Tuesday, April 6, 2010

Maximizing Your Photo Budget, Part 1: Selecting Your Photographer

The old adage is true: in higher ed marketing, a picture is worth a thousand words. There are few things that can impact your design and brand messaging more than the photography you use, and without a good selection of photography, your ability to communicate is severely limited.

But in an age of shrinking budgets, how can you get the most bang for your photography buck? By being resourceful and planning well, there are many things university communicators can do to maximize their dollars in this important area.
  • Consider your style. When I started working for my law school eight years ago, a corporate photographer was hired annually to do a two-day shoot with staged, perfectly lit shots. He and his assistant would spend an hour lighting a small area, then we would fill in a few students and a professor to interact. The result? About 15-20 of the most beautiful, phony marketing images that made our prospective student focus groups cringe.
    Ever since that discovery, we have used a more journalistic style of photography to show a truer, more authentic view of our campus life. But the rewards of this change extend far beyond messaging and impact; we also get a much higher yield of shots. Instead of getting 8-10 different images in a day, we can get dozens (if not hundreds), so the cost per shot is drastically reduced.

  • Finding the photographer (assuming you don't have a professional on staff). Professional photographer rates can vary widely, ranging from less than $100 an hour to $4,800 for a day. The key is to know what you're looking for and do your homework. Local newspaper editors can refer freelance photographers in your area, or you can also check with marketing peers at other institutions or agencies. The CASE College/University Editors Photographers List is also a good resource for photographer recommendations from around the United States. Once you have a few names, be sure to look at their portfolios and check references with their other clients. Rates do not necessarily correlate with ability, and you don't want to waste time, effort and budget on work that doesn't fit your needs. Ask the photographer about your project, including their expectations for setup needs, whether they use an assistant, their approach to photo editing, and other issues.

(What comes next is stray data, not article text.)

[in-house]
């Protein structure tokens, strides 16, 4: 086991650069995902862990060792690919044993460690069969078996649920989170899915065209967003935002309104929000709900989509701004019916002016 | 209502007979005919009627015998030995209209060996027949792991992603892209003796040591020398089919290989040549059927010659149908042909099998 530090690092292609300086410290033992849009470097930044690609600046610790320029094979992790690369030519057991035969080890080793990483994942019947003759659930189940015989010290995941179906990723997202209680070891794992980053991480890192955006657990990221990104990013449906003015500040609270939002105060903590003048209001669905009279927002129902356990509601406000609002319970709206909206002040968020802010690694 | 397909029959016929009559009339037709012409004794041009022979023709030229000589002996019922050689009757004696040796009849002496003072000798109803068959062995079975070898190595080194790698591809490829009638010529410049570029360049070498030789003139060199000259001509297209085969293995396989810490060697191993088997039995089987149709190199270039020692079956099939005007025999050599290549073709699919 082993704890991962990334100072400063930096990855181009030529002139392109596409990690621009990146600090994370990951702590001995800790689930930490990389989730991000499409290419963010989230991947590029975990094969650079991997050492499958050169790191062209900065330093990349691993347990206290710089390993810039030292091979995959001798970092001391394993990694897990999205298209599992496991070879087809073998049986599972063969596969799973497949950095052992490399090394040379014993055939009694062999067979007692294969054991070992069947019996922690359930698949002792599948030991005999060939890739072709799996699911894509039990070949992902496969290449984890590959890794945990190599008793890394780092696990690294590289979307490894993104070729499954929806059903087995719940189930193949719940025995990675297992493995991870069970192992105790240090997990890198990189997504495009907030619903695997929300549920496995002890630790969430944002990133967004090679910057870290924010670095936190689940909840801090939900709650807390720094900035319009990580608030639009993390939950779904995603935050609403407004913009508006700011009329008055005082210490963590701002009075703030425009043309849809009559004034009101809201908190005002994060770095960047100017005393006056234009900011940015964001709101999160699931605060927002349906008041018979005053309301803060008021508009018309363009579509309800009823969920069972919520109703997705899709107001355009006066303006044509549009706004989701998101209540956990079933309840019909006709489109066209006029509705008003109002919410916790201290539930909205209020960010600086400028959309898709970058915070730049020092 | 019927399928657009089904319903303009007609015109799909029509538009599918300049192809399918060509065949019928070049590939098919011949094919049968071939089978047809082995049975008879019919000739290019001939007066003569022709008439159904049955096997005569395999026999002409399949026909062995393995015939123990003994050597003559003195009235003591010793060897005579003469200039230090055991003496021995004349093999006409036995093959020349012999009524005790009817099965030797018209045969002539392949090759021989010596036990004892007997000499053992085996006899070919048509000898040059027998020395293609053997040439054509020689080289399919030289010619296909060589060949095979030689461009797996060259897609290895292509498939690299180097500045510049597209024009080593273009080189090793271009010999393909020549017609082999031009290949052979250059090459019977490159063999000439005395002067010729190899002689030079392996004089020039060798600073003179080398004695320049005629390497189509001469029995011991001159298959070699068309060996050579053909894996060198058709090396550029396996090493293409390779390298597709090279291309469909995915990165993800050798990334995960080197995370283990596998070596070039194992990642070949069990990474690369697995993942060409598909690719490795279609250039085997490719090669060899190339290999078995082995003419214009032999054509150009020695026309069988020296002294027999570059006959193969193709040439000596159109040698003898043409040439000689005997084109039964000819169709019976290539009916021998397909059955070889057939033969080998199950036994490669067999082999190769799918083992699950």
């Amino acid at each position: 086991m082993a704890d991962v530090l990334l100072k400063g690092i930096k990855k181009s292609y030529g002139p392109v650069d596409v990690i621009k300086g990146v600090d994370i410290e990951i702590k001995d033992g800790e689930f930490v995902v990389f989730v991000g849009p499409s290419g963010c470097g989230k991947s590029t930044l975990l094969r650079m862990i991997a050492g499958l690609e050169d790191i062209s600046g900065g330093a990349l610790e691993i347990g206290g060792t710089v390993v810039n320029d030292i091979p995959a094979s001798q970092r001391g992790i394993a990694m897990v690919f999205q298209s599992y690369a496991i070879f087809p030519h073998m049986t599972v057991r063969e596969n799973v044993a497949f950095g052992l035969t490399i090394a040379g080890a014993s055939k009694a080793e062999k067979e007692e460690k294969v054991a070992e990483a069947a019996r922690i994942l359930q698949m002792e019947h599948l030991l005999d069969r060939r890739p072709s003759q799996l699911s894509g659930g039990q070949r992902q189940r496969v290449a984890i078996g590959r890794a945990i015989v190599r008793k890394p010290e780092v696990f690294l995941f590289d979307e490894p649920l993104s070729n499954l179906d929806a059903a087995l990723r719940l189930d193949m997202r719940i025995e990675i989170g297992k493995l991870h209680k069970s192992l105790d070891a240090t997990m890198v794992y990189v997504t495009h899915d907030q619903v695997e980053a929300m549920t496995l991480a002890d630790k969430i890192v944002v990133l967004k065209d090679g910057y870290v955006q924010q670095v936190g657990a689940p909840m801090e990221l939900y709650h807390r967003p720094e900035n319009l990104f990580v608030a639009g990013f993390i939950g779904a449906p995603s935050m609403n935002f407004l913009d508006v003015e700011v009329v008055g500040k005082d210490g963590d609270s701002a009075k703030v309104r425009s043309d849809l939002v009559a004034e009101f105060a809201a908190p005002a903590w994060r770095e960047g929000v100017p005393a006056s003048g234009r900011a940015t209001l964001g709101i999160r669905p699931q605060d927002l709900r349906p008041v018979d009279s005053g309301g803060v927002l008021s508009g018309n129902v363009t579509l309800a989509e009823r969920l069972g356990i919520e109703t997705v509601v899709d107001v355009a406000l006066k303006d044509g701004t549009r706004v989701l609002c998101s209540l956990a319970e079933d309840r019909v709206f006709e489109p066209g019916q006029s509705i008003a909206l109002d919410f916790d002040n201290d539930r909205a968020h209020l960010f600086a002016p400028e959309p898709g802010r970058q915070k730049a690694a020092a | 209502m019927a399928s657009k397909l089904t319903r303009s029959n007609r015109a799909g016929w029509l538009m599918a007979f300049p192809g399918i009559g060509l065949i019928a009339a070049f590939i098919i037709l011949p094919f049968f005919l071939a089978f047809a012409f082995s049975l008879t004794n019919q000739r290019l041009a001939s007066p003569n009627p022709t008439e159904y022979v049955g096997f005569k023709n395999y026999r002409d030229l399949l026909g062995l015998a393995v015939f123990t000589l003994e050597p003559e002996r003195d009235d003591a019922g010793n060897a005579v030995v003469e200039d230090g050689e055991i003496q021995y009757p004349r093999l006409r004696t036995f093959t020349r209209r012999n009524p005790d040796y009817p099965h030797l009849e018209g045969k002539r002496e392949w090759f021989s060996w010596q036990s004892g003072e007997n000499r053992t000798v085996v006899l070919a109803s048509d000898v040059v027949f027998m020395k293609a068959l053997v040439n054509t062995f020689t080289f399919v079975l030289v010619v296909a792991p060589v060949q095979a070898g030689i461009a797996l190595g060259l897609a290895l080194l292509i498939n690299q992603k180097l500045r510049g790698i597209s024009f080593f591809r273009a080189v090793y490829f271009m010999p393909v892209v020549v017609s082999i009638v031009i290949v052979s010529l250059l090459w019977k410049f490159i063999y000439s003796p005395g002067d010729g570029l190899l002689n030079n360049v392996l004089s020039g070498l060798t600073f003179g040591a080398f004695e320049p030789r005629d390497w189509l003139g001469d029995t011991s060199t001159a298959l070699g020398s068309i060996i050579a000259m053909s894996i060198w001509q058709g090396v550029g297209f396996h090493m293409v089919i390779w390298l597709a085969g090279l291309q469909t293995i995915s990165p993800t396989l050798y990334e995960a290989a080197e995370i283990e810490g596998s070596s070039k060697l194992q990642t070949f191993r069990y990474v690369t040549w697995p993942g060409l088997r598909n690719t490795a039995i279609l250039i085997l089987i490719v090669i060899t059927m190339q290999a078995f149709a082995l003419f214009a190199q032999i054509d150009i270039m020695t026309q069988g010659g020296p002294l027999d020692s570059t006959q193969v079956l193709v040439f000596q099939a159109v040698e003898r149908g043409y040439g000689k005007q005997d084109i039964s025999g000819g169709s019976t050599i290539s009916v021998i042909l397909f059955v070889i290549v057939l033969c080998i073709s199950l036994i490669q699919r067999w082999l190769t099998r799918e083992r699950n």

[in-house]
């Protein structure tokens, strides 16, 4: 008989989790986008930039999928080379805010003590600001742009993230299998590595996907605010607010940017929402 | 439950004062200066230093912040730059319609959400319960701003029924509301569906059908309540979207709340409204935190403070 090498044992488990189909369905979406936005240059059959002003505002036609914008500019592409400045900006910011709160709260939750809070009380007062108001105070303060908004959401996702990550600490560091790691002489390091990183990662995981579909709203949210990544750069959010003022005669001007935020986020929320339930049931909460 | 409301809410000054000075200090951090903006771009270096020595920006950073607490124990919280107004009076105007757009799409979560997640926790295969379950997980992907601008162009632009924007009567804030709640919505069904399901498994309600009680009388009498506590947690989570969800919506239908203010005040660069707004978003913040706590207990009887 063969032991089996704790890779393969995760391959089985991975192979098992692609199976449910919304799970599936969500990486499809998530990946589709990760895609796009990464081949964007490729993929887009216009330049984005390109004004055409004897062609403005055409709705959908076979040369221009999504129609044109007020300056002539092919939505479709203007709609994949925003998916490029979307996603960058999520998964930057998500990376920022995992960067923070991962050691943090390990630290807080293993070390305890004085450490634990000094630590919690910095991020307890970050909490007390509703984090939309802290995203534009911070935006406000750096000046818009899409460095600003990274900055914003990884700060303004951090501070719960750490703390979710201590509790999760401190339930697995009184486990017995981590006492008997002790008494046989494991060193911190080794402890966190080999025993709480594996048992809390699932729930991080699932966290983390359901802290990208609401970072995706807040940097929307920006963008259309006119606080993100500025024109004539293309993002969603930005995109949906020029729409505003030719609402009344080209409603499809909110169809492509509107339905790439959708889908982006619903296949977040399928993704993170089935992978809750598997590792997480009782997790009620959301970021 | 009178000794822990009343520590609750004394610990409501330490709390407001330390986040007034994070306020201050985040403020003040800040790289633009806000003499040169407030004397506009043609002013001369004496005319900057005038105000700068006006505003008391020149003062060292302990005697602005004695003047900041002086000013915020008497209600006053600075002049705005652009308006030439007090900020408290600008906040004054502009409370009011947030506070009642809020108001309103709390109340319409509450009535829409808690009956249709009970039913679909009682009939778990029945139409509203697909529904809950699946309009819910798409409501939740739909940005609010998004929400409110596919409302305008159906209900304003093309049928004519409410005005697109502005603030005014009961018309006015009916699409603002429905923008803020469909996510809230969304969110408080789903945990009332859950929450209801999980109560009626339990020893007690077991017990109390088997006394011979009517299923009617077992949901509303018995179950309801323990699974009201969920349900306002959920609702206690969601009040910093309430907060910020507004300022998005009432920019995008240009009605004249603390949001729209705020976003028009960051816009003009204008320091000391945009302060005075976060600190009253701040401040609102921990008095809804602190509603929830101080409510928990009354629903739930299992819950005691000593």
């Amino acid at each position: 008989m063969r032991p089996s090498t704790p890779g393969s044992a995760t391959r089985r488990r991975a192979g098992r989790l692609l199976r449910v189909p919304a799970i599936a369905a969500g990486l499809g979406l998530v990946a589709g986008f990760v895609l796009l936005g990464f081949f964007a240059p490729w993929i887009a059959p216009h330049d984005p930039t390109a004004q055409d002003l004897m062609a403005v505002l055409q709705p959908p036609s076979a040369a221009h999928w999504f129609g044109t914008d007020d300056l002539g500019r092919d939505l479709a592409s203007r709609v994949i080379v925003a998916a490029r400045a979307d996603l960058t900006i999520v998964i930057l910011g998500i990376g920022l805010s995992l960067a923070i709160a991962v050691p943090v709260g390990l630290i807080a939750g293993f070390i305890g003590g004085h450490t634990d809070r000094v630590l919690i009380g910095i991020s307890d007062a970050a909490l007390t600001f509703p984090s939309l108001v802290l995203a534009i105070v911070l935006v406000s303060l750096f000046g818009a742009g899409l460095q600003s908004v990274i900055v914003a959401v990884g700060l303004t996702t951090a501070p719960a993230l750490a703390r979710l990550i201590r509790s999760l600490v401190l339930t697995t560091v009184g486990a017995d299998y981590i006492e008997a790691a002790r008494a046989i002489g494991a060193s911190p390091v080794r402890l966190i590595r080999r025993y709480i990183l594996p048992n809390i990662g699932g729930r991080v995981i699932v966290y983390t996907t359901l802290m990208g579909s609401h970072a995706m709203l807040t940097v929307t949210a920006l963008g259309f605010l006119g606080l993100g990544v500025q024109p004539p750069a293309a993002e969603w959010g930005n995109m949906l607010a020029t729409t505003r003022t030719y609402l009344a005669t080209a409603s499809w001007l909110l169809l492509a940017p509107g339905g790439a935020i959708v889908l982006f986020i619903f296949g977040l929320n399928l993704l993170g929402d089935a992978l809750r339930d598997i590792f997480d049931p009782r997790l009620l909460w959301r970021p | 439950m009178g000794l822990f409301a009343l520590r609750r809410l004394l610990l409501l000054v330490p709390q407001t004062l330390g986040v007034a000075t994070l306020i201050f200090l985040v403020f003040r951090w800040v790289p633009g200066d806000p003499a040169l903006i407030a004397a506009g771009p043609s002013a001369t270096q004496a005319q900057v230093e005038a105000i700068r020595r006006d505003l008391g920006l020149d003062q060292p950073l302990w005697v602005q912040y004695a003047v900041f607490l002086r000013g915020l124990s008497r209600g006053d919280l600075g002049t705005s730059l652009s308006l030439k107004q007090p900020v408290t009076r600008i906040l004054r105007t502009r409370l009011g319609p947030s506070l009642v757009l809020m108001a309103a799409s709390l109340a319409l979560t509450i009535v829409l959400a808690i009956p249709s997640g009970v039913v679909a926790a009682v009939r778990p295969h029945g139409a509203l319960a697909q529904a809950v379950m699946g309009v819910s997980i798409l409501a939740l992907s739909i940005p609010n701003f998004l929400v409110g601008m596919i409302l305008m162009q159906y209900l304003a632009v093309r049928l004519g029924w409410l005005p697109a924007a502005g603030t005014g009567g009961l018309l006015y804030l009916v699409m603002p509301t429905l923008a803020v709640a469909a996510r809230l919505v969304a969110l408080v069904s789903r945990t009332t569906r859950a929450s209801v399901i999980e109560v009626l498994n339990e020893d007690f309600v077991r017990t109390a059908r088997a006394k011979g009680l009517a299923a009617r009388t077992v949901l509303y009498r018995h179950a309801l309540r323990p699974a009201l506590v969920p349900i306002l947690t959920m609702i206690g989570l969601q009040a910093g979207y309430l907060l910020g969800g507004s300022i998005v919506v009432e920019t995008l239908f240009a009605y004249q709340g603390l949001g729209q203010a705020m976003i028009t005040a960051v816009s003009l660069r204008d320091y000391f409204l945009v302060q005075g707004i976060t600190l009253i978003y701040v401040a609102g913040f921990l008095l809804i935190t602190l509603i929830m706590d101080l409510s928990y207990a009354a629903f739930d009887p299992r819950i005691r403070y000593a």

Also, don't automatically dismiss photographers who are outside your area. Some who specialize in higher education may coordinate shoots with several universities in a geographic area for reduced rates, and others may charge an affordable rate with limited travel costs. If you can offer on-campus accommodations and cafeteria vouchers, you may even be able to negotiate on the travel fees.
Check back next week for part two of this series: Avoiding the Curse of the Cover Photo.

3 comments:

  1. Sounds like your photo shoot was a success. When will be able to see some of the images in action.

    One point you may want to also consider when doing a photo shoot is who "owns" the photos. Many photographers still keep ownership of the photos and continuously ask for permission of use and an extra charge even after the initial use. More photographers nowadays are going toward the method of giving over all rights of the images to the client university. Just be sure you decide what you want before searching for a photographer, then go out and find one that fits the bill.

    Very much to your point of finding your style, check out this slideshare on branded photography too http://bit.ly/c1pudA.

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  2. Good point. LOVE the Slideshare presentation!

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  3. To tell the truth, your article is interesting. I'm very happy to have found such a detailed post! Thanks and best regards, services writing

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